She’ll likely also be feeling very stupid for not realising a narcissist had been taking advantage of her. She might be beating herself up for it.

I can assume what your friend might be feeling because I’ve been there and I’ve felt all these emotions.

 

Encourage and highlight

Encourage your friend to look at the positives she can take from her bad experience. Help her to develop tools she can keep on hand in her relationship tool box.

Highlight to her that her vulnerable traits are actually qualities! We don’t need a world with more hardened hearts. We need to nurture the soft-hearted.

Soft-hearted people feel emotions deeply. Be conscious of this and be patient. Your friend needs time to heal.

Gently help your friend to move on by being the most supportive, present friend you can be.

I needed nurturing and that’s exactly what my true friends gave me. They gave me all the love in the world.

 

This concludes my five part NPD series. Thanks for tuning in!

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I was a Victim

Part 4 of 5 – NPD series

Character traits of Narcissistic Personality Disorder = susceptibility not strength

It wasn’t neediness that attracted a narcissist to me (although it’s likely that neediness does attract narcissists). And I wasn’t wearing a sign that said ‘abuse me’, either. In other words, that awful treatment I received at the hands of a narcissist? I wasn’t ‘asking for it’.

The honourable character traits that draw a narcissist to us can be the very traits that make us vulnerable to a narcissist’s abuse.

The narcissist targets people who are compassionate, forgiving, sensitive, trusting and loyal. Although having these attributes make it easy to fall prey, they do not make us weak. The difference between being weak and being strong comes down to whether your heart is unguarded or guarded.

 

Unguarded heart

In my experience of narcissistic personality disorder (NPD) I left my heart unguarded and that is why I ended up so hurt. It wasn’t because of who I was or who I am.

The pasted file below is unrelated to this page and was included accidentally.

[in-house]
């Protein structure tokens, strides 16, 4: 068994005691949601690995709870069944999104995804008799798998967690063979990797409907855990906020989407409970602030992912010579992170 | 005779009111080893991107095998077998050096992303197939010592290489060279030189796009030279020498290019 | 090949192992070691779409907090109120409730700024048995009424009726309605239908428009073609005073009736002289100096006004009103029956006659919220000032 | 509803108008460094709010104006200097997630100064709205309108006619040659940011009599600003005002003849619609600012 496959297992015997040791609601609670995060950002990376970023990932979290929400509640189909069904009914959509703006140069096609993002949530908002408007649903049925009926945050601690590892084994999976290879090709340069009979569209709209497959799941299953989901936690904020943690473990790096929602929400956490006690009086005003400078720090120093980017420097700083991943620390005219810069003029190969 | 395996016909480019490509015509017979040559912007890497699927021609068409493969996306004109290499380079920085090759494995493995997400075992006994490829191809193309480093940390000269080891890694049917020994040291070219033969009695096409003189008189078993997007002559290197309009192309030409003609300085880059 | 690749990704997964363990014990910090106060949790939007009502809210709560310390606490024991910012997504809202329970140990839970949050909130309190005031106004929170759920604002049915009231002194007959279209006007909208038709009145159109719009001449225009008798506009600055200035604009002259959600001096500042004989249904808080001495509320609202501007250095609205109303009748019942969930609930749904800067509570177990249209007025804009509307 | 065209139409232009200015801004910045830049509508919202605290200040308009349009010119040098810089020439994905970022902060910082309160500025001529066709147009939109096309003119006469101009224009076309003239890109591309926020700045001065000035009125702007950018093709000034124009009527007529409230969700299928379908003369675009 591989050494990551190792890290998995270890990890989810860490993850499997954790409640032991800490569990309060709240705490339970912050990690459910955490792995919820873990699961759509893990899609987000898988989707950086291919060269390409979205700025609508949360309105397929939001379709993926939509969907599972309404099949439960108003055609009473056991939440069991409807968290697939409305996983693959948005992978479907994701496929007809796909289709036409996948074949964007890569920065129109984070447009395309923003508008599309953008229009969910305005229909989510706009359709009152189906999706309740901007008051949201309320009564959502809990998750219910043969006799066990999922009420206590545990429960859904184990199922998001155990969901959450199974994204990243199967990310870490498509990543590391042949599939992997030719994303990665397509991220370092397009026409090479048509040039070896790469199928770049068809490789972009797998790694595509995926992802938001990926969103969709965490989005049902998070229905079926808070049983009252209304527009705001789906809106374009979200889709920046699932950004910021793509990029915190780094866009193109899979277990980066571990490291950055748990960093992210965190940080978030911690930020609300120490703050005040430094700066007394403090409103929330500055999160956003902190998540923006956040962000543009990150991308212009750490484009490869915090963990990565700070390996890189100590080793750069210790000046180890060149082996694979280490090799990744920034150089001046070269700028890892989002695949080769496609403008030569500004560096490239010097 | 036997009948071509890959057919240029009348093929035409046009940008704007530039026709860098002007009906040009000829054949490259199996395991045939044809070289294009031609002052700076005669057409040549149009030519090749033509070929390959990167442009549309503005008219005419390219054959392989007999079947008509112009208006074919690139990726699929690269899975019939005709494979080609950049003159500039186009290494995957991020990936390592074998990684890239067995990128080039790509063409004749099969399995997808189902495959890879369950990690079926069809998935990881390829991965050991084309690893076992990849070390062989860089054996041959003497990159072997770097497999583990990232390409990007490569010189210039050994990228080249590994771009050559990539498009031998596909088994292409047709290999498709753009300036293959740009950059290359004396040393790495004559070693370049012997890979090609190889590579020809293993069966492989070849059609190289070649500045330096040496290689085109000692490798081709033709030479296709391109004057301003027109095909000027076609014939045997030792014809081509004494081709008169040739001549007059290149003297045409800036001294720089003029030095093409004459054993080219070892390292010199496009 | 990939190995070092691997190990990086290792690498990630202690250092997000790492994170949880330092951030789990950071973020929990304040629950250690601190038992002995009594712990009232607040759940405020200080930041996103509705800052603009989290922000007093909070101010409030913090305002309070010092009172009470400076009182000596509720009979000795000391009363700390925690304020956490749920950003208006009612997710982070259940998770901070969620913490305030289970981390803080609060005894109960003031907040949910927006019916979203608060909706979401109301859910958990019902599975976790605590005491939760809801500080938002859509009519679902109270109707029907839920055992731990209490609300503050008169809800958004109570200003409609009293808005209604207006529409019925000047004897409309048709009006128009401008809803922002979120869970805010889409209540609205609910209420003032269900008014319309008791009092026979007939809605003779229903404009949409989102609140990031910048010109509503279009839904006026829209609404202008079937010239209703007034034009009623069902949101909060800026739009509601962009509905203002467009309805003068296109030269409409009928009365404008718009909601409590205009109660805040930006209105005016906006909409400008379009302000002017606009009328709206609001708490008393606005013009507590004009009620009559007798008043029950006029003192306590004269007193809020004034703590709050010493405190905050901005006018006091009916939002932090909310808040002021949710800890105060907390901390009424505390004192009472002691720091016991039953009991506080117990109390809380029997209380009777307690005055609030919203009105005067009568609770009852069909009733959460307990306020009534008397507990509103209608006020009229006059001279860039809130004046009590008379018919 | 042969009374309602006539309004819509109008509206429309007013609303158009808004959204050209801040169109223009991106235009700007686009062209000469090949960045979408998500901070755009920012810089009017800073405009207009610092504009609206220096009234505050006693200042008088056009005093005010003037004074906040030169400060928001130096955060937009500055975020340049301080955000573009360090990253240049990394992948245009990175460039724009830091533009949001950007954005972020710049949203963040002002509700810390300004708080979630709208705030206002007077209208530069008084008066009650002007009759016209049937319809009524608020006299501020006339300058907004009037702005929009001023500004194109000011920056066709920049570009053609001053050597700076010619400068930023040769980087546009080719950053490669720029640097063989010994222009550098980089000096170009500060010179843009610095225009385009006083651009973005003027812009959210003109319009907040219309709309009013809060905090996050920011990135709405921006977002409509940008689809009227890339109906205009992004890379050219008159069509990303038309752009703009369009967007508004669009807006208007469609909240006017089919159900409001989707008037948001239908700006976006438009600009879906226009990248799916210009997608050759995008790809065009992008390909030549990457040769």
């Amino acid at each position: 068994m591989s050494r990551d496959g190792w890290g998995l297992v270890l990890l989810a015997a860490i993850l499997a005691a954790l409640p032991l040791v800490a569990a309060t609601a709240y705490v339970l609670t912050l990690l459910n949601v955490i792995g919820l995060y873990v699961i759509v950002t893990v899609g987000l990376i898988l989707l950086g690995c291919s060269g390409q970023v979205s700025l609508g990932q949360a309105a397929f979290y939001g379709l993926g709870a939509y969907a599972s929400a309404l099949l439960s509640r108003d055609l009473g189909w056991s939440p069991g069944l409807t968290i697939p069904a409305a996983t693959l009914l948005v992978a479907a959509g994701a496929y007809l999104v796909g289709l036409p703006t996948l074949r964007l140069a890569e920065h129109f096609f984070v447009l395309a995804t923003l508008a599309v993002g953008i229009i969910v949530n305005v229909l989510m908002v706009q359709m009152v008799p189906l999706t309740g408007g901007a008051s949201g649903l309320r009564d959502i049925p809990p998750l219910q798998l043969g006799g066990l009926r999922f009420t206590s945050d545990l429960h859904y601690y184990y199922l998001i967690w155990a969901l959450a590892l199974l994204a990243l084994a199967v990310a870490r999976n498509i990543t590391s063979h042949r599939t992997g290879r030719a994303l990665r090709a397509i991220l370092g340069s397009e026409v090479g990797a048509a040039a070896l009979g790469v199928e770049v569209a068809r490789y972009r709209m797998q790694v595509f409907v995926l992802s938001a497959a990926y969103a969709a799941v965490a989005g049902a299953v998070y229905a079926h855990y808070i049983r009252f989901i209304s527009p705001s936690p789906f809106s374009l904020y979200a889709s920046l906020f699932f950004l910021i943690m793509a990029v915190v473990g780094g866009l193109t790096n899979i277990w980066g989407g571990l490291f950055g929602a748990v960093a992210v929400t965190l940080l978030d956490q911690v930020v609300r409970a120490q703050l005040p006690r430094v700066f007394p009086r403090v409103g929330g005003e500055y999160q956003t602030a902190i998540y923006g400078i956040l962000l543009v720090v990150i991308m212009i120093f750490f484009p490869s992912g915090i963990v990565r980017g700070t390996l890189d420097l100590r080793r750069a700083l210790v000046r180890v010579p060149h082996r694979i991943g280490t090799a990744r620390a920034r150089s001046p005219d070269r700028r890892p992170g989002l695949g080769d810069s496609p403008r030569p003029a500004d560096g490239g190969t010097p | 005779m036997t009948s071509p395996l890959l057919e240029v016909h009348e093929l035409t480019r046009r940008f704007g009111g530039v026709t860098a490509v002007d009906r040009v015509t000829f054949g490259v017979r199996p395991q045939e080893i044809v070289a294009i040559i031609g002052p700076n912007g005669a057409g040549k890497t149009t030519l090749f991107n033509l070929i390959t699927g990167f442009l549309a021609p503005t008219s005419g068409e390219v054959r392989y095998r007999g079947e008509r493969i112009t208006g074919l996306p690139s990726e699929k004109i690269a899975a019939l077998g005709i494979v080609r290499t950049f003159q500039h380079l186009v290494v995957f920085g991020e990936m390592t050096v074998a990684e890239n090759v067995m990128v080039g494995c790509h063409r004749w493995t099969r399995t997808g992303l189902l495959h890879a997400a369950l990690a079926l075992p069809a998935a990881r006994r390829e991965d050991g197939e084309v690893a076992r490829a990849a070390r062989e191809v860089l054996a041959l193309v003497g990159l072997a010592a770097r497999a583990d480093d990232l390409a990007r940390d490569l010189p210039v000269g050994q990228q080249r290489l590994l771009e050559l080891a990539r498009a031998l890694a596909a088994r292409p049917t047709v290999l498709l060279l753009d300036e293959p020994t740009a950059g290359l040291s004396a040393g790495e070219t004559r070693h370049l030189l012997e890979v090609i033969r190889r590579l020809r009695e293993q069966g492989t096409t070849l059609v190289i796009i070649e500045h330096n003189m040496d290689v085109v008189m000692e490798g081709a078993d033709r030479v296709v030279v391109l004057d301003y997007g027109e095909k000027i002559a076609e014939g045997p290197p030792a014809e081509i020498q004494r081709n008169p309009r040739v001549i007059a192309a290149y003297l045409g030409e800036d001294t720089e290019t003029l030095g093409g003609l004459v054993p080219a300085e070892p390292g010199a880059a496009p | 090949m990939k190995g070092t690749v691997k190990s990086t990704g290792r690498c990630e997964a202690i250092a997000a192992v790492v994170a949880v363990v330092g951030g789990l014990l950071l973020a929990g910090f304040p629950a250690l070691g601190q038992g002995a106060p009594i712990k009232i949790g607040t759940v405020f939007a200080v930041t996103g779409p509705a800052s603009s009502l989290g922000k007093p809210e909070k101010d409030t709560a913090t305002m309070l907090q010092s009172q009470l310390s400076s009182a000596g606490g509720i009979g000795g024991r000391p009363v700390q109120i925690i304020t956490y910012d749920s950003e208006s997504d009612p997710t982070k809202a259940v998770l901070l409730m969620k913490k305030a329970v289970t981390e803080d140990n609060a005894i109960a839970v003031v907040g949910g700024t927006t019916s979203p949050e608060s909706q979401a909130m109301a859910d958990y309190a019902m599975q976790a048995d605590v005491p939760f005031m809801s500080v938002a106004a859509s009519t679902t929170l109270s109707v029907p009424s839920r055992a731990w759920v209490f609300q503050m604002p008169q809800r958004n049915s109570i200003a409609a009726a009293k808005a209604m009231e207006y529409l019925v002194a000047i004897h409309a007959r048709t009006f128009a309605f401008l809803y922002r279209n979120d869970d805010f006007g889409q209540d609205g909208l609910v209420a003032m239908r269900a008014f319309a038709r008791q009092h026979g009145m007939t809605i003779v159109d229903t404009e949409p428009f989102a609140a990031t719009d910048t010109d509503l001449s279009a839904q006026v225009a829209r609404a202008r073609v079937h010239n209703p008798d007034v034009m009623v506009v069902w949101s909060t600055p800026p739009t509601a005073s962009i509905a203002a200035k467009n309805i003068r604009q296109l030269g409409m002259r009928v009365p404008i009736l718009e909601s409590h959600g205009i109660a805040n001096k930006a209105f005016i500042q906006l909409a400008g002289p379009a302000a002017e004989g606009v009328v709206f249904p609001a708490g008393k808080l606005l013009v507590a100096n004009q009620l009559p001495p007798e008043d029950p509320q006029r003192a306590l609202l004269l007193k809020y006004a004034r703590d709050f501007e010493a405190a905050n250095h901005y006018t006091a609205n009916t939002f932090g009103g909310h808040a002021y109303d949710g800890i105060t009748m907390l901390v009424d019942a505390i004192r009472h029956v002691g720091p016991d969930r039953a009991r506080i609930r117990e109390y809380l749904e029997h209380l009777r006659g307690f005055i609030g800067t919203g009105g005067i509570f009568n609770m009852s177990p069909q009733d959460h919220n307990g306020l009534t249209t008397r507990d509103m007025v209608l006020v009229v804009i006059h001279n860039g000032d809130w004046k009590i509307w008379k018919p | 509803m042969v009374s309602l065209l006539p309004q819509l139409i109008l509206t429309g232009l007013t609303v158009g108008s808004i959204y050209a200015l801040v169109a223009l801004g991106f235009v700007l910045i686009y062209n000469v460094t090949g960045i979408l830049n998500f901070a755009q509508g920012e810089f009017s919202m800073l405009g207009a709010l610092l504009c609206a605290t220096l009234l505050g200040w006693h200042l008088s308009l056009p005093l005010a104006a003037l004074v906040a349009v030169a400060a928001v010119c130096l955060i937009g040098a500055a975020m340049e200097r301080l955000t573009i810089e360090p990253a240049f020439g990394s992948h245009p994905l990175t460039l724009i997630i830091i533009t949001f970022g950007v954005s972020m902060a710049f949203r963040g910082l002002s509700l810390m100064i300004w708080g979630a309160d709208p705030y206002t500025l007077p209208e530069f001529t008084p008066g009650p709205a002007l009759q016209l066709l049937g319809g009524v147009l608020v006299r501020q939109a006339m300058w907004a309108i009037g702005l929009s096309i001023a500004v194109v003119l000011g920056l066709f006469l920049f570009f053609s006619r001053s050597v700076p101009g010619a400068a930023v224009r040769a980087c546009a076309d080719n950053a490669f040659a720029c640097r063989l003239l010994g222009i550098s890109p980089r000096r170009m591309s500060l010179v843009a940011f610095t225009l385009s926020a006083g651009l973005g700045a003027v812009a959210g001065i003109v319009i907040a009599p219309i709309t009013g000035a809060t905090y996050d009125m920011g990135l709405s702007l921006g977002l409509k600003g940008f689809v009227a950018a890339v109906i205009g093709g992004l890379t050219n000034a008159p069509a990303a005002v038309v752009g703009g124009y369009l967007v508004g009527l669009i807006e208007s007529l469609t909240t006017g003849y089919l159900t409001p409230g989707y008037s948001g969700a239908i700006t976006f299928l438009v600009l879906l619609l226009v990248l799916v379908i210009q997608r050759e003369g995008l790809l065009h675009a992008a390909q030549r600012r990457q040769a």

I refuse to believe that we need to change ourselves in order to repel and prevent abuse from a narcissist. I’m convinced we can remain authentic to our character and be strong and wise to ward of any bad treatment.

I refuse to harden my heart just because someone hurt me. I’m soft hearted and I’ll never give that up. I’ve simply become a wiser version of myself. I’ve learned from my mistake and moved on.

 

Bad timing

I met said narcissist at a course where I was looking to establish new connections. I realise now that I was too open. I was caught up in the excitement of meeting new people (I do love to socialise).

I was also going through a lonely, bored season of life (but that’s a whole other story). In the beginning, this new friendship was exciting and fun. I let feelings distort my perspective.

 

Recognise red flags

To my detriment, I didn’t acknowledge the red flags. I let caution slip and stupidly left myself wide open to hurt.

The experience reminded me that in any relationship, we must stop and listen to our instincts. What’s your heart telling you about this new person? Be cautious; tread carefully.

 

My worst me

There’s no doubt about it, I reacted badly in response to how I was treated. The key word there is reacted; I said awful knee-jerk words of anger that I’m terribly ashamed of having said. I was hurt and confused by NPD games.

I’ve accepted responsibility for my unpleasant behaviour – there’s no excuse for it. And I also think, hell, no one deserves to be treated like I was. I wouldn’t wish such treatment on my worst enemy (even if I had one).

As a friend of a narcissist, I became someone I didn’t like and others didn’t like. I wasn’t being a true representation of myself. This is my biggest regret – losing my true self (for a short while).

 

Regrets

I also regret that I didn’t listen to the people around me who were telling me this friend wasn’t worth my effort.